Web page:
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    Welcome. I would definitely check your patch cables to start, as evident in your first video. Are all of your gear plugged into the same wall outlet? Board, amps, etc... I would definitely have them all into the same source, and a power conditioner. The looper can also be a culprit in all of this, but the patch cables is certainly a good place to start.

    Can you post your signal chain? It's hard to determine the signal flow. Thanks
     
  3. olbean

    olbean Member

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    I have tried a much simpler signal flow, and I still have this problem.

    Even with my guitar plugged straight into the Looper input, amp straight into the Looper output, and with a couple of pedals in the loop I get this interference. The hum changes with the positioning of the cables - HOWEVER if I remove the cable from looper send to the first loop pedal, the hum completely disappears. I have tried different patch cables in this position and experienced no change.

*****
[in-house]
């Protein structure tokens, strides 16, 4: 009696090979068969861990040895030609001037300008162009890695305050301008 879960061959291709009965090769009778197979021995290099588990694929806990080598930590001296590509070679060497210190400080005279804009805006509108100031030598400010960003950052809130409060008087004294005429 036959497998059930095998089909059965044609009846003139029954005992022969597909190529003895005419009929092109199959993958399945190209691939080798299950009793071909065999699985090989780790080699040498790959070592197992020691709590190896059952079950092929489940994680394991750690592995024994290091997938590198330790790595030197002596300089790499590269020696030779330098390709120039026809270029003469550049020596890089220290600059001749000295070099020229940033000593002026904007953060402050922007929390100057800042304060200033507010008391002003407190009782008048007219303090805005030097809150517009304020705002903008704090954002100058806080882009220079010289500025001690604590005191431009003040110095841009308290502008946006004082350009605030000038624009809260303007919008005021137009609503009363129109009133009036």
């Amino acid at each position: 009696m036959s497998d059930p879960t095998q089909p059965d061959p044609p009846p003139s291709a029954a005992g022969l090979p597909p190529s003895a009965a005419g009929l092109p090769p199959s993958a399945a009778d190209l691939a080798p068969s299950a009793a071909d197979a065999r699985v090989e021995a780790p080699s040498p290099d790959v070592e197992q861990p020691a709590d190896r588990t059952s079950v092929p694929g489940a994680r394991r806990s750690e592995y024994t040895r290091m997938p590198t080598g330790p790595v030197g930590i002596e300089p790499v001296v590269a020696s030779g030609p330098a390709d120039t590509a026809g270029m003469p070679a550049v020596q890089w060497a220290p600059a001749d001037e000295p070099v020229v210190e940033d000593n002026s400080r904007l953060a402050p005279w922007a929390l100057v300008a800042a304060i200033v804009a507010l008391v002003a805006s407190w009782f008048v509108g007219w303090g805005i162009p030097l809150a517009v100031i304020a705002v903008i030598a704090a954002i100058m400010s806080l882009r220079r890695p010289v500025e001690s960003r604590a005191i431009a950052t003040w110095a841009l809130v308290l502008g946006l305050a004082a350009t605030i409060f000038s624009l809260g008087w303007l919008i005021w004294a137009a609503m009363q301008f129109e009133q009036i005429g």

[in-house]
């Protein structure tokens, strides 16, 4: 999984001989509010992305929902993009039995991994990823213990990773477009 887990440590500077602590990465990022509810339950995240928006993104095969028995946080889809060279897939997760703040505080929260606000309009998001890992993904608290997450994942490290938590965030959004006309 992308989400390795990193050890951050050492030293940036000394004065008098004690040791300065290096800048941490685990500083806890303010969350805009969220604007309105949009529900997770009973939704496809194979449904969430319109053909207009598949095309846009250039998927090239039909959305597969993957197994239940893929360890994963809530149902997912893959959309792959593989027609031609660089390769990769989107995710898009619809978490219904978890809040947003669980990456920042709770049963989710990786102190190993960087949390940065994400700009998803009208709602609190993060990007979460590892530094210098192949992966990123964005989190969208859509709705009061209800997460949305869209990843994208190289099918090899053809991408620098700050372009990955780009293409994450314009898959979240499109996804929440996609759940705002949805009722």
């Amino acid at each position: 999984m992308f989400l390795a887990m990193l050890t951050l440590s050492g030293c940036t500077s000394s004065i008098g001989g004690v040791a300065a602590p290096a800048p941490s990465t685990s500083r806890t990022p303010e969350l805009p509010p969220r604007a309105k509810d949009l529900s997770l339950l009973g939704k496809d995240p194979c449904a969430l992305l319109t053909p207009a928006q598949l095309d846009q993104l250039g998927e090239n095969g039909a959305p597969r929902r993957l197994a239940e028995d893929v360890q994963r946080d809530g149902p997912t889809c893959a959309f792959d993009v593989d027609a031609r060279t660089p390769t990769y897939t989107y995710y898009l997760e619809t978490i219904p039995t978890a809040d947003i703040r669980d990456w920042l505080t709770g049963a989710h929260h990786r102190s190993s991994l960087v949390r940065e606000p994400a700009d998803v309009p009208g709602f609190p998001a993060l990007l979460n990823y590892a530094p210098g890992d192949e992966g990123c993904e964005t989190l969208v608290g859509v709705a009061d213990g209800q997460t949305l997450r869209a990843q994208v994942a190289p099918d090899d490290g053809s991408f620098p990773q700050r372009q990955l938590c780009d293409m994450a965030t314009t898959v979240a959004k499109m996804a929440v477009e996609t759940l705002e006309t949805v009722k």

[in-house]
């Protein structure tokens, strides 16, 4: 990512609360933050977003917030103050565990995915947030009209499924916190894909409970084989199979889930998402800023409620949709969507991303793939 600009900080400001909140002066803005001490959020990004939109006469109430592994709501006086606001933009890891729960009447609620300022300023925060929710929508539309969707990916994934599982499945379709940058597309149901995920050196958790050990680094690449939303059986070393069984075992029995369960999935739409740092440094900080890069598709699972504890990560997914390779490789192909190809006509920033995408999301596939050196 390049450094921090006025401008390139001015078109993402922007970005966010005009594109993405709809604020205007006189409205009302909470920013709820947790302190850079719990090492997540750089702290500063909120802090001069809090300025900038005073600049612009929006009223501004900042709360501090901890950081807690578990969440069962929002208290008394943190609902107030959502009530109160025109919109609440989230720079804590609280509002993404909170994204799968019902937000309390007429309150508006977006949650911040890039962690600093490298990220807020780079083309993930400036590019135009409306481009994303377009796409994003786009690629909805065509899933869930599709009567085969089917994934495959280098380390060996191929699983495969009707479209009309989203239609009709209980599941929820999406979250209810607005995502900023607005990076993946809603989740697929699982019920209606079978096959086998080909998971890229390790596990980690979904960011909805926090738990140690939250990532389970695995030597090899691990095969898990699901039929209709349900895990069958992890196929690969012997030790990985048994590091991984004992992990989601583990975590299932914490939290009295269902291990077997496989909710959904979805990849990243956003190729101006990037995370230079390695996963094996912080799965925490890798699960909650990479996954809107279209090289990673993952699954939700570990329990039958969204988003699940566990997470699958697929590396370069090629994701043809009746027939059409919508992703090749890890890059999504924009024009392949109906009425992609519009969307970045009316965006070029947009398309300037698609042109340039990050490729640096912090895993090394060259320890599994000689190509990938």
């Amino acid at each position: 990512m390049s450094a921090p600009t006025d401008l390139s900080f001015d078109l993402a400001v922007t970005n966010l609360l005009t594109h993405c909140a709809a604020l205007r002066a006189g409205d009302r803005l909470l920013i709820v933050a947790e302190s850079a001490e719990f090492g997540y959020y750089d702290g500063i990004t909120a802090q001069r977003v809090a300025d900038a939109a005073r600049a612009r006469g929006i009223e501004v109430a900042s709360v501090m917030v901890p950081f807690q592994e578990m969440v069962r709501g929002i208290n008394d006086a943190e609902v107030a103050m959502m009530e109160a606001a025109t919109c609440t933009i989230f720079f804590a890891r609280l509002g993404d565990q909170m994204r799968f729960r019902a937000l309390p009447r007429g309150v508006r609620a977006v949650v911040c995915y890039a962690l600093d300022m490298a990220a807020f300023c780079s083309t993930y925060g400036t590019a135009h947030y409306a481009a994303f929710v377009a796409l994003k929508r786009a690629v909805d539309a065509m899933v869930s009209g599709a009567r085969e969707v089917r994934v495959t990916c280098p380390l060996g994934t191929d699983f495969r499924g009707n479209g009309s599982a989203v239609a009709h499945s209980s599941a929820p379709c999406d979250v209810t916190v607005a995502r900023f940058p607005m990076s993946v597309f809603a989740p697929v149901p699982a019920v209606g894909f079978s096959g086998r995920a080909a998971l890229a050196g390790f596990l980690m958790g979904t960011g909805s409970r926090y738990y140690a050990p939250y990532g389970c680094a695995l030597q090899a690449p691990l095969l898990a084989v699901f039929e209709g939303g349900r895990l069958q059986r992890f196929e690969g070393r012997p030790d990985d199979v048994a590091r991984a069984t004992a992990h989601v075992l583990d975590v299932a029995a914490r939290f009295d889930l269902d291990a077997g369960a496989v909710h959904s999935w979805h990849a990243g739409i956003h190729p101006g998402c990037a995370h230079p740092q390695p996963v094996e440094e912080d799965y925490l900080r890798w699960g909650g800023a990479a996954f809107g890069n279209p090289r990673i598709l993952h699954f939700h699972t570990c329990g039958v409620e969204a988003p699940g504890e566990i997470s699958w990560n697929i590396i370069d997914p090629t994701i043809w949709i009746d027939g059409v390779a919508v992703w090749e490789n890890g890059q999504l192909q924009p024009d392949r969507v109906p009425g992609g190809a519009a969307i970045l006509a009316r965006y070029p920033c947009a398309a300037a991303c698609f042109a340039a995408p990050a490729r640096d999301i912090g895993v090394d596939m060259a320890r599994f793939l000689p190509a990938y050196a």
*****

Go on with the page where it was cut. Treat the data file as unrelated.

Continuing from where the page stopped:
4. jnepo1

    jnepo1 Silver Supporting Member

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    It seems the noise stems from the looper then. Check to see if there is a loose connection or bad solder joint in the looper. Having the looper in the loop seems to be the problem.
     
  5. olbean

    olbean Member

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    I thought that, but I have tried two other loopers! It seems like having the pedals in the loop is somewhat amplifying the hum I get from cables being nearby my power supplies! I am completely puzzled by this.

    If I plug my guitar directly through the pedals, I get no hum whatsoever, but when through the loop - the cables pick it up!
     
  6. chervokas

    chervokas Member